Hot Toddy bartends at the Trina’s Starlite Lounge.

—————————————————————————————————————————-

 

Yuzu Toddy
*Created by Derek Alexander
Longman & Eagle, Chicago, IL

1 part Maker’s Mark® Bourbon
2 heaping bar spoons of yuzu honey, recipe below*
.75 part Laird’s® Applejack Brandy
.5 part yuzu juice
5 parts hot water
Combine all ingredients and serve hot.
 
*Yuzu Honey
.25 cup yuzu rind .5 cup honey
10 tablespoons sugar
1.5 teaspoons pectin
2 tablespoons yuzu juice

1. Add water to yuzu rind and bring to a simmer.
2. Mix the sugar and pectin together. Stir into the water and yuzu, pouring in a thin, steady stream while stirring. Bring to a boil.
3. Add the honey and stir until the mixture is thick.
4. Add the yuzu juice. Cook for 1 minute. Remove from heat. Keep refrigerated when not in use.

CIN-CIN!

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On August 15, the DeKuyper(R) brand announced the bottling of its five millionth case of DeKuyper Pucker(R) Sour Apple, the neon green key ingredient in that “iconic” cocktail, the Appletini. Little did they know that to leading mixologists and cocktail aficionados , the Sour Apple Martini is officially dead.

The Sour Apple Martini was declared officially deceased on July 19th at the Tales of the Cocktail Festival in New Orleans, nearly a month prior to the DeKuyper(R) brand’s announcement. A traditional New Orleans style Jazz Funeral was held in the drink’s honor. Covering the event for the Tales of the Cocktail blog, Cocktailnerd Gabriel Szaszko writes:

There was brilliant and uplifting music played in a classic jazz funeral style and a well-attended processional of the casket with Robert Hess in the vanguard…After the processional attendees were invited to enjoy drinks and scantily clad ladies in Cafe Giovanni where a “Bartender’s Breakfast” was held. Unfortunately, the talented ladies likely couldn’t be seen due to the number of celebrants trying to get a real, true, non-floor polish-infused, drink from the veteran and highly regarded bartenders. There was also dancing in the street; it was very Martha and the Vandellas.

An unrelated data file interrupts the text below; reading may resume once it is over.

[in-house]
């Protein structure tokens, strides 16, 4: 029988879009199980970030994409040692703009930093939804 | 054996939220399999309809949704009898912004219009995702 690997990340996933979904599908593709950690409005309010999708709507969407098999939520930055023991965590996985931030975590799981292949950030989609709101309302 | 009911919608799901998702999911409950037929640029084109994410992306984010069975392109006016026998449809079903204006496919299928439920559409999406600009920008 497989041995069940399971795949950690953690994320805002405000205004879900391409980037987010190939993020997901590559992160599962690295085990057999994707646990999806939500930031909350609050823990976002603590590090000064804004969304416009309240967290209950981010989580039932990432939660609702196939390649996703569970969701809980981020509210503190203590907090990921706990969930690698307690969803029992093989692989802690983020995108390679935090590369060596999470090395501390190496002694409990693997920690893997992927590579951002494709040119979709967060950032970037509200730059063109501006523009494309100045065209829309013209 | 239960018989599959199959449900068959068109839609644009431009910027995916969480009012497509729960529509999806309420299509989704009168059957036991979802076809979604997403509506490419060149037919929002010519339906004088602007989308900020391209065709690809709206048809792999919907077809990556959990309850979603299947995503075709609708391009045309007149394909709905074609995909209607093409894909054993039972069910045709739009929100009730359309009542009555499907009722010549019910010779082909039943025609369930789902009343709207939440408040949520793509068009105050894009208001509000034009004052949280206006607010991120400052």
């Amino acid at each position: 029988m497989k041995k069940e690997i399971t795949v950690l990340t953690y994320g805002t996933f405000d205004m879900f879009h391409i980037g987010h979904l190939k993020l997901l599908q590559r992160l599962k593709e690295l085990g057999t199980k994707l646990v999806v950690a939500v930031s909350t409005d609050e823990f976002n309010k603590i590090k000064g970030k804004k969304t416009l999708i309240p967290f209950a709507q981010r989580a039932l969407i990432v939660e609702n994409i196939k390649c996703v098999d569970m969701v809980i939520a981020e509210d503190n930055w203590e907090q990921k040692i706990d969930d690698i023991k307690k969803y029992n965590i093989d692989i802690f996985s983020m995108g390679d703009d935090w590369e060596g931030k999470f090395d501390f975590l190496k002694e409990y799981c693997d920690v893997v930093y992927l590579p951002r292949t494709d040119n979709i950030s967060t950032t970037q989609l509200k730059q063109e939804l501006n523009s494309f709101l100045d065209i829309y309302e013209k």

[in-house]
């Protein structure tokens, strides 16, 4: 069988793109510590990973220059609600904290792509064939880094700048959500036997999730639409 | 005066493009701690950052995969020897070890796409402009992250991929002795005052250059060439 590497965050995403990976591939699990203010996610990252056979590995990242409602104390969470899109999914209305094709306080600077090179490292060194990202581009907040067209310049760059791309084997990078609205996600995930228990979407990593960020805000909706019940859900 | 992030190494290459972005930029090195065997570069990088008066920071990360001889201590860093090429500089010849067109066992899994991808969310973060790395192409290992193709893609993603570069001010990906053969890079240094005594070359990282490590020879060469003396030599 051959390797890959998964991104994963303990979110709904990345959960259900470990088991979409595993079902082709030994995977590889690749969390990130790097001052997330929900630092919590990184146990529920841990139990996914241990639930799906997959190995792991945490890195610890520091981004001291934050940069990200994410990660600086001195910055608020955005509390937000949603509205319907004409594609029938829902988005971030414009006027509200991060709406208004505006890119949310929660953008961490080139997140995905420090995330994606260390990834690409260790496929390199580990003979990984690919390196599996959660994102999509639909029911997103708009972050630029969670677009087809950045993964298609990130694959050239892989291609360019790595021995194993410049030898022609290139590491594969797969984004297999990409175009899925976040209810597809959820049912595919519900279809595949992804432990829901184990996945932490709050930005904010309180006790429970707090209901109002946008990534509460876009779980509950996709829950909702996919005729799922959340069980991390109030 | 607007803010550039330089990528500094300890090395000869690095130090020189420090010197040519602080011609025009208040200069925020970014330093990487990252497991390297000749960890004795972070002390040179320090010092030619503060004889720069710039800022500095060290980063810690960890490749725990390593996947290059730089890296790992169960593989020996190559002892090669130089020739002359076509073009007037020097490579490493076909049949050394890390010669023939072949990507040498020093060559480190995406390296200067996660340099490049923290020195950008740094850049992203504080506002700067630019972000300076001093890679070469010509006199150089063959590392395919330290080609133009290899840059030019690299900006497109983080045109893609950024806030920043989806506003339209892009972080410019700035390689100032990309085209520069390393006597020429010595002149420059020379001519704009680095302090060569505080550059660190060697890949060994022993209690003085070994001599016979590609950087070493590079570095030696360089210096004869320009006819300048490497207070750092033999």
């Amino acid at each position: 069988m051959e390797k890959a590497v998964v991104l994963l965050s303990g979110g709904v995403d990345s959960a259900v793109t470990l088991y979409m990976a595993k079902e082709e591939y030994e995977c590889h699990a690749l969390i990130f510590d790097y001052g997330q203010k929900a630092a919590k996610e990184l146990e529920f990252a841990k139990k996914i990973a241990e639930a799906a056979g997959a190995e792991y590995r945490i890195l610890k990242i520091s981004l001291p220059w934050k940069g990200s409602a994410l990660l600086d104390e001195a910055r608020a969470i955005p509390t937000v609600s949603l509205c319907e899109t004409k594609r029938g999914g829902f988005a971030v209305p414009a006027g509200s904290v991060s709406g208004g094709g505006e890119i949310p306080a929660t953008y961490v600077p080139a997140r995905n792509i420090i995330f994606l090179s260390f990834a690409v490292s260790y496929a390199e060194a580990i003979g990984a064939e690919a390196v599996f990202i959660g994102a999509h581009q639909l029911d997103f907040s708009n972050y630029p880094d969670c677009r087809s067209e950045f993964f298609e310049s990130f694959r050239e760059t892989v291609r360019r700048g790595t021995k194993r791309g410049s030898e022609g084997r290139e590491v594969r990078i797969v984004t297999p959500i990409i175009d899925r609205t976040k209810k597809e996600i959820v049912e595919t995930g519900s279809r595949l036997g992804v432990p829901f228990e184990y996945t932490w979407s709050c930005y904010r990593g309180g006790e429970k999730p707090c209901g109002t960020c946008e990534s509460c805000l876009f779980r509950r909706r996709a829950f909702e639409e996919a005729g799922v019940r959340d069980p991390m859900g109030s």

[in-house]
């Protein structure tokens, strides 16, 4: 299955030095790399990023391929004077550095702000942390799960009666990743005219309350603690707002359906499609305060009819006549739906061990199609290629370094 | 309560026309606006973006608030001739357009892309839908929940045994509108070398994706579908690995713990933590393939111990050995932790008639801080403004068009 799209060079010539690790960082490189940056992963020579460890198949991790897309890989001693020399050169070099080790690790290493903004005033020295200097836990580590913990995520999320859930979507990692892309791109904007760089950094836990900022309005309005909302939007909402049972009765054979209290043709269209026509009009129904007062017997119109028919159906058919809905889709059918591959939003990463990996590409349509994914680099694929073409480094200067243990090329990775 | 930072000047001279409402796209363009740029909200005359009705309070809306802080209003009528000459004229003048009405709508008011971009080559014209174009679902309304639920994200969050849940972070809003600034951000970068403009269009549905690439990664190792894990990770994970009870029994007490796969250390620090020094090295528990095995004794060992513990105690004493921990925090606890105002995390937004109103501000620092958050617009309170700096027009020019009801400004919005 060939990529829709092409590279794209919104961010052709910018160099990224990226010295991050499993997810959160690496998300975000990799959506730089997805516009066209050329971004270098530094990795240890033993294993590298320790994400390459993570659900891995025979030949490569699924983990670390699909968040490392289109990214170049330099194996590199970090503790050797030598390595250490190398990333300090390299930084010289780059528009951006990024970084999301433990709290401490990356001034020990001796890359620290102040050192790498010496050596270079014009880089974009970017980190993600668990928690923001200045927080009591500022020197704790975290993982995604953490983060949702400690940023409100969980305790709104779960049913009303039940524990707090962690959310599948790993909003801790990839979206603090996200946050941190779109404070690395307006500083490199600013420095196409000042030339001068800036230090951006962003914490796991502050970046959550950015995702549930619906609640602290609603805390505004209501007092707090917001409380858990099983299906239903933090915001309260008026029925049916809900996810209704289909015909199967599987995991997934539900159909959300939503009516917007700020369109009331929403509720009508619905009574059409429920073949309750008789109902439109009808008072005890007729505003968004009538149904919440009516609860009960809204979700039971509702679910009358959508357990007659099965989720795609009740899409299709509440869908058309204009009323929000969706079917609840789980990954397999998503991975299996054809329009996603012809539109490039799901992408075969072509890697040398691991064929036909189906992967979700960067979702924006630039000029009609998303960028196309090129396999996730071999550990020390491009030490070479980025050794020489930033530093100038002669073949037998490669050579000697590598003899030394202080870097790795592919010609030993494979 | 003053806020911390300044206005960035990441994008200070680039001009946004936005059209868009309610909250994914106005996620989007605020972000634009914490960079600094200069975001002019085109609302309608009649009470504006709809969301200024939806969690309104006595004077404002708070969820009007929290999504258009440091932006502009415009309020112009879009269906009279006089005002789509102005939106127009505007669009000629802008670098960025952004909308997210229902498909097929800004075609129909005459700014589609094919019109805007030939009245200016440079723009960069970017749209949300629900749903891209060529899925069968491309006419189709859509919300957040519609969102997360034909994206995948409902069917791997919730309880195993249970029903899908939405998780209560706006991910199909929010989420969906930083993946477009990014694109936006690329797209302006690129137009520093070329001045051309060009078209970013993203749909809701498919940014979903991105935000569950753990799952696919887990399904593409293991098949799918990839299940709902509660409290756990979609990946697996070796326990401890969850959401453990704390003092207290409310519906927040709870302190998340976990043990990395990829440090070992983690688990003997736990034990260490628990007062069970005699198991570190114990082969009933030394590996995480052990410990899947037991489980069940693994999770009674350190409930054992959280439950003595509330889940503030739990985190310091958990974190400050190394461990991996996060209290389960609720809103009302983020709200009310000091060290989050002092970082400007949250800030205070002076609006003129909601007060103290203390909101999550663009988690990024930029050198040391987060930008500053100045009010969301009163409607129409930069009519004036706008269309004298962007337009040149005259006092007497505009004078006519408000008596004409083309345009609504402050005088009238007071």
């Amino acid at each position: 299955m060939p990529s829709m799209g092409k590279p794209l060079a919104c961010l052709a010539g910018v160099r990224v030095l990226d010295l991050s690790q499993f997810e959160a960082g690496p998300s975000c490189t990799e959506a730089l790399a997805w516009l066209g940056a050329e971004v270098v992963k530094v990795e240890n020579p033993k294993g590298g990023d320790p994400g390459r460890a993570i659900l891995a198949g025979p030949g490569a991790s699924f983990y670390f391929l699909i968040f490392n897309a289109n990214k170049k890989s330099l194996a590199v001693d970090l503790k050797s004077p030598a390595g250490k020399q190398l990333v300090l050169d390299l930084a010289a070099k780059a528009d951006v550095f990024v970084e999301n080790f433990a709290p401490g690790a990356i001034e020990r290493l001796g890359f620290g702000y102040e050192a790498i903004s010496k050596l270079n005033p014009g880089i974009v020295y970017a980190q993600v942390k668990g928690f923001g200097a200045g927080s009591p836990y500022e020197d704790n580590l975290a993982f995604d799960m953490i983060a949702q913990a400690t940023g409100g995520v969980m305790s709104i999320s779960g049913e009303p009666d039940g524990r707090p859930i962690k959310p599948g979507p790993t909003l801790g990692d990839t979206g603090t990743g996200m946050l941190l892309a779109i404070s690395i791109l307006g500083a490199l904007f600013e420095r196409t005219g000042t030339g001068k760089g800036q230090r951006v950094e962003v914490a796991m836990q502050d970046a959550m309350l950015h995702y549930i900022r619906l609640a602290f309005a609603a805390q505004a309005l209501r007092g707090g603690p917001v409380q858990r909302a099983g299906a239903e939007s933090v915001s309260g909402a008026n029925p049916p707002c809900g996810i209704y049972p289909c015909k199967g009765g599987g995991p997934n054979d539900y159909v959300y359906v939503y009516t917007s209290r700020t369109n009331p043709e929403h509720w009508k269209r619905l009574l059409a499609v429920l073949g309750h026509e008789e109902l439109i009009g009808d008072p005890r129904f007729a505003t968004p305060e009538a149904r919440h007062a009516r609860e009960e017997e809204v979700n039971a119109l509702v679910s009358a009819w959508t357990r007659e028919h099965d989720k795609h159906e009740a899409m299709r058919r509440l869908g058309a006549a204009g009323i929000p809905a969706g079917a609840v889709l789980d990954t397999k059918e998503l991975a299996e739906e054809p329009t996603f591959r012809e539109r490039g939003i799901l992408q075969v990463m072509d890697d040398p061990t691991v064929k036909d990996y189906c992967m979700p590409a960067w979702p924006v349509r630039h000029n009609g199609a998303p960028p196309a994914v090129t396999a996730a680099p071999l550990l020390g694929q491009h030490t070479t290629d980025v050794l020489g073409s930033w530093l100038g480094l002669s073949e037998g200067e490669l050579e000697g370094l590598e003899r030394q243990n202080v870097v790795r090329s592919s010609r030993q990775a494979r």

Complete coverage of the funeral event can be found here and here. DeKuper’s release can be read here.

Now, why don’t you hunker down with a bottle of applejack and celebrate the great Sour Apple Martini debate with a drink? The blended stuff you’re most likely to find on local shelves is delicious in the following drink. If you have friends or family in Jersey, ask them to help you procure a bottle of Laird’s Old Apple Brandy, which it bills as the “original historic Applejack”, or the older still 12 Year Old Rare Apple Brandy (which you can read up on here.) My mother is traveling in the region as we speak, and was perfectly happy to be my mule. As we all know, a family that drinks together stays together.

The JACK ROSE
2 oz Laird’s Applejack
3/4 oz fresh grenadine
1/2 oz fresh-squeezed lemon juice
Shake with ice, strain into a cocktail glass, garnish with a lemon twist.

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by Pink Lady

Hopefully you all caught the debut of the LUPEC Boston column in this week’s issue of The Weekly Dig. As promised, here’s a little more info on our favorite recipe for the Pink Lady, and a few notes on why I thought it an appropriate choice as the very first cocktail for our very first Dig column.

At first glance The Pink Lady appears to bear all the trappings of a “girly” drink – a feminine name, an approachable frothiness, a pastel hue. But the Pink Lady is no drink for the faint of heart: its tart-dry flavor is a far cry from the cloyingly sweet “girly” cocktails we’re wary of in this modern era of drinking. And its boozy gin & apple brandy base packs a whallop. As Eric Felten wrote in his Wall Street Journal column on the topic, “though a tasty drink worthy of inclusion in the cocktail canon, the Pink Lady has found its reputation dogged by association with a dubious aesthetic.” It is a cocktail that is easily underestimated. After enjoying one or two of these, though, I’m sure you’ll agree: ladylike as she is, the Pink Lady kicks ass and takes names. She’s a LUPEC kind of gal. Our favorite recipe is below:

PINK LADY COCKTAIL
1.5 oz gin
.5 oz applejack
.5 oz fresh lemon juice
.5 oz grenadine (preferably homemade)
1 egg white
Combine ingredients in a shaker and shake vigorously without ice.

Add ice; shake continue vigorous shaking. Strain into your favorite vintage cocktail glass. There are two classic cocktail lessons inherent in the making of a Pink Lady:

Lesson #1: Quality of ingredients: your drinks will only taste as good as the stuff you use to make them. Most of the cocktails the ladies of LUPEC Boston are intent on reviving were invented in the days before preservatives kept juices intact for weeks on end. When trying them out at home, you too should use the freshest ingredients you can find. For the Pink Lady you’ll need fresh lemons and we highly recommend using homemade grenadine: the flavor is leaps and bounds beyond the stuff you can buy in a bottle, and it’s really simple to make. Hanky Panky’s recipe is below.

Grenadine